The Difference between Matter and Information The Origin of the Information in Nature
Materialist Admissions


Materialist philosophy lies at the basis of the theory of evolution. Materialism rests on the supposition that everything that exists is matter. According to this philosophy, matter has existed since eternity, will continue to exist forever, and there is nothing but matter. In order to provide support for their claim, materialists use a logic called "reductionism." This is the idea that things which are not observable can also be explained by material causes.

To make matters clearer, let us take the example of the human mind. It is evident that the mind cannot be touched or seen. Moreover, it has no center in the human brain. This situation unavoidably leads us to the conclusion that mind is a concept beyond matter. Therefore, the being which we refer to as "I," who thinks, loves, fears, worries, and feels pleasure or pain, is not a material being in the same way as a sofa, a table or a stone.

Materialists, however, claim that mind is "reducible to matter." According to the materialist claim, thinking, loving, worrying and all our mental activities are nothing but chemical reactions taking place between the atoms in the brain. Loving someone is a chemical reaction in some cells in our brain, and fear is another. The famous materialist philosopher Karl Vogt is notorious for his assertion that "the brain secretes thought just as the liver secretes bile."384 Bile, however, is matter, whereas there is no evidence that thought is.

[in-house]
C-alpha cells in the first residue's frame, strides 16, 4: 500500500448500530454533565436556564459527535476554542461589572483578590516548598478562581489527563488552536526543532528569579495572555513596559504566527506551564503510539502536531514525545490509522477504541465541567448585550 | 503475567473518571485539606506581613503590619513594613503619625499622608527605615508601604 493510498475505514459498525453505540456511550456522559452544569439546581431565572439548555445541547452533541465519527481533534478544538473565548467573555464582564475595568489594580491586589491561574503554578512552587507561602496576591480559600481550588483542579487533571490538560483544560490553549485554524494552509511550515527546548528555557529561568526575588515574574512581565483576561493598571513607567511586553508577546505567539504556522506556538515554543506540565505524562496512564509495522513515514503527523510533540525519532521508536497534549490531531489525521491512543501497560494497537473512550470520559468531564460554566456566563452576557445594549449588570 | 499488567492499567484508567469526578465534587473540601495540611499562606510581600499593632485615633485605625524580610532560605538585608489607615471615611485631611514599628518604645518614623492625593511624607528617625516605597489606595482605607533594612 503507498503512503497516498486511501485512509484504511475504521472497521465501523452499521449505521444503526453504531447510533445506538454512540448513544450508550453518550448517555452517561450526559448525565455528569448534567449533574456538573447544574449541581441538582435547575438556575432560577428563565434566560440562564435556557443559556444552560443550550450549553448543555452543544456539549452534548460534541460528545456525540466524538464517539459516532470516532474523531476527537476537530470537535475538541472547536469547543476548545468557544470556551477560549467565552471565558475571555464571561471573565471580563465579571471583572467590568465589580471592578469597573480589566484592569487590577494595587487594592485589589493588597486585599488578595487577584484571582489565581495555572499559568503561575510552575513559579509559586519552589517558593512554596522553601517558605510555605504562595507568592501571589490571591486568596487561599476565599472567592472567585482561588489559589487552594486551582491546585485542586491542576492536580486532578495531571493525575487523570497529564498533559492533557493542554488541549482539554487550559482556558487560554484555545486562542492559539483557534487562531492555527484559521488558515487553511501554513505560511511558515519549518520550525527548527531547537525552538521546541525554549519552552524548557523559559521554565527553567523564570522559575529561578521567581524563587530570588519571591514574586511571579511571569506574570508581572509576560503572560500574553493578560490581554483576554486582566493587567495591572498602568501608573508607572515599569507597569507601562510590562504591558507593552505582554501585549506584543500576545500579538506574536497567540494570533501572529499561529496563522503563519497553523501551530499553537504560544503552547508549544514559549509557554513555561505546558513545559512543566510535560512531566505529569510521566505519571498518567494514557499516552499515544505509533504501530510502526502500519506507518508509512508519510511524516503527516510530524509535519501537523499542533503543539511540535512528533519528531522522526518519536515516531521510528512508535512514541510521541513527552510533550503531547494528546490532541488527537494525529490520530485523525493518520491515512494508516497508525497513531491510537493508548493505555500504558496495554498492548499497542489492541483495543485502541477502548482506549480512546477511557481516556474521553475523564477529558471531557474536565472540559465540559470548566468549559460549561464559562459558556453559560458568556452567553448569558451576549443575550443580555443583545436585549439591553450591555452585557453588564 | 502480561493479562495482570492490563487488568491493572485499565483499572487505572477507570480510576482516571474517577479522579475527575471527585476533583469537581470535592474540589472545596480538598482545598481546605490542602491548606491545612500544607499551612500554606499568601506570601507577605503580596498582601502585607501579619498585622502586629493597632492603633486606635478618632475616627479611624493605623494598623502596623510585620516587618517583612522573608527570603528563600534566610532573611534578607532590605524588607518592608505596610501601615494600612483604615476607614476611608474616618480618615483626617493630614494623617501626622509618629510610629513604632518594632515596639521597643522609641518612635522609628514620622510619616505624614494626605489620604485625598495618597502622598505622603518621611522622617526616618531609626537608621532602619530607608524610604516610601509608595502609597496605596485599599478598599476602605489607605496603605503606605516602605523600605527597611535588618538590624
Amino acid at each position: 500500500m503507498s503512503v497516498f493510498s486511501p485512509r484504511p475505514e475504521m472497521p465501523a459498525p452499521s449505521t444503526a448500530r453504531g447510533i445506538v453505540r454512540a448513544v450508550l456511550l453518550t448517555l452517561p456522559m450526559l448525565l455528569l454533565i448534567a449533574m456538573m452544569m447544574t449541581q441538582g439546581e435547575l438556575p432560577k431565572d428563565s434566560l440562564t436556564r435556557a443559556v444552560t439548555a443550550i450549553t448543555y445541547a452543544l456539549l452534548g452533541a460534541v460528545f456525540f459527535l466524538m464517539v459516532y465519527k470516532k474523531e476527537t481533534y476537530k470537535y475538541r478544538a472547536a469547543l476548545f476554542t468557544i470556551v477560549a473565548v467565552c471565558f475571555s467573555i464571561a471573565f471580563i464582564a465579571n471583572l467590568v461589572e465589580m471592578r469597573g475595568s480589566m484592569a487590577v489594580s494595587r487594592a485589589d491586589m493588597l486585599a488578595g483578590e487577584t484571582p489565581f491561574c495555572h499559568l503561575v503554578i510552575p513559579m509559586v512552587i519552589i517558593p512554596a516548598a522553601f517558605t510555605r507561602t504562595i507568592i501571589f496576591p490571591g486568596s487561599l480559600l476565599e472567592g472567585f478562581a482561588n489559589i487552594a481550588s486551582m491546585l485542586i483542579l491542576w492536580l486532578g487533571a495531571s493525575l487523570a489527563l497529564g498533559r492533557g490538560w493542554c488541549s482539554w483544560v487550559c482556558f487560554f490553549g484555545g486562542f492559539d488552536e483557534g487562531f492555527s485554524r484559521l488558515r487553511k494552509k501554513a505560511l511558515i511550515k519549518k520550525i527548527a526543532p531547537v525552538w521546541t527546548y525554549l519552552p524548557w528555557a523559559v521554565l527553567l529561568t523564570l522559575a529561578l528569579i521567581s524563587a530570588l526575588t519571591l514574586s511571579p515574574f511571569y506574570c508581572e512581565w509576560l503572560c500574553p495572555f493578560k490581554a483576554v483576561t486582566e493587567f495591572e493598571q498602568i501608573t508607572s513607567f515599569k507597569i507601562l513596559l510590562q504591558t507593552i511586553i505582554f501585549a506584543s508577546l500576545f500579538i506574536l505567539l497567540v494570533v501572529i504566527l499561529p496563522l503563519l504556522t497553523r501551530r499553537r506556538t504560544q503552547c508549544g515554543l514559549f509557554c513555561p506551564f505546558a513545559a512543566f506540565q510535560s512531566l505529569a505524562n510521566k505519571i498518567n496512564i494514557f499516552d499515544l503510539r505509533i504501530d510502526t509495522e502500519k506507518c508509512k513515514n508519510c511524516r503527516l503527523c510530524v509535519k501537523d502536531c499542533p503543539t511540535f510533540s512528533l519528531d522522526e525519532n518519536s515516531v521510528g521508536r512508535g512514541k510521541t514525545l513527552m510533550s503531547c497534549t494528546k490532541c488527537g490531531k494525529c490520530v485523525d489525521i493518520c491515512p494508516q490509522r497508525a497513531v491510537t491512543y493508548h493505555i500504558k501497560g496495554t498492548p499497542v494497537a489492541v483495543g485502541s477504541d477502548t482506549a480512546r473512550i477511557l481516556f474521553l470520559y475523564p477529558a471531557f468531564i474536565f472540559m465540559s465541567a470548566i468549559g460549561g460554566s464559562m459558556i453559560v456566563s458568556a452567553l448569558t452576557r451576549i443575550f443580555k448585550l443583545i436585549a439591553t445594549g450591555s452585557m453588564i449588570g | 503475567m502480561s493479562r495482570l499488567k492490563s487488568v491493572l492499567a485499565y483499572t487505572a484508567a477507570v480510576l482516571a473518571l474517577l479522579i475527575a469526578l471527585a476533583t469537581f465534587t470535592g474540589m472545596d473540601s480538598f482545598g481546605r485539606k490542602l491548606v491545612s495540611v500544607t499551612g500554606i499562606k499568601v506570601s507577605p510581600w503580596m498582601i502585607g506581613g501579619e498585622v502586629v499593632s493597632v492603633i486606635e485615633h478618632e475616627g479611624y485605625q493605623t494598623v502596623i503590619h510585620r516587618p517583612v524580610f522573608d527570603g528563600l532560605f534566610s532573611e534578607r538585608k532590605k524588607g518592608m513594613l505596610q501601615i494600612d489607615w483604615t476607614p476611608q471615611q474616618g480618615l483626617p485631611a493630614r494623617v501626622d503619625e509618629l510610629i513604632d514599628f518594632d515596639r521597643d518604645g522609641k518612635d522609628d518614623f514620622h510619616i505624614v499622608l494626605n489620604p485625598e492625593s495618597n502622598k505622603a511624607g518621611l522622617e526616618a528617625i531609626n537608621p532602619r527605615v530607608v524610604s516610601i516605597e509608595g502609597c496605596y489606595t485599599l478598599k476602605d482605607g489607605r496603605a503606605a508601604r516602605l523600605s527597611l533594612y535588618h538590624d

Reductionism is a logical deduction. However, a logical deduction can be based on solid grounds or on shaky ones. For this reason, the question we need to ask is: What happens when reductionism is compared to scientific data?

Nineteenth-century materialist scientists and thinkers thought that the answer would be that science verifies reductionism. Twentieth-century science, however, has revealed a very different picture.

One of the most salient feature of this picture is "information," which is present in nature and can never be reduced to matter.

384 Encyclopędia Britannica, "Modern Materialism." (emphasis added)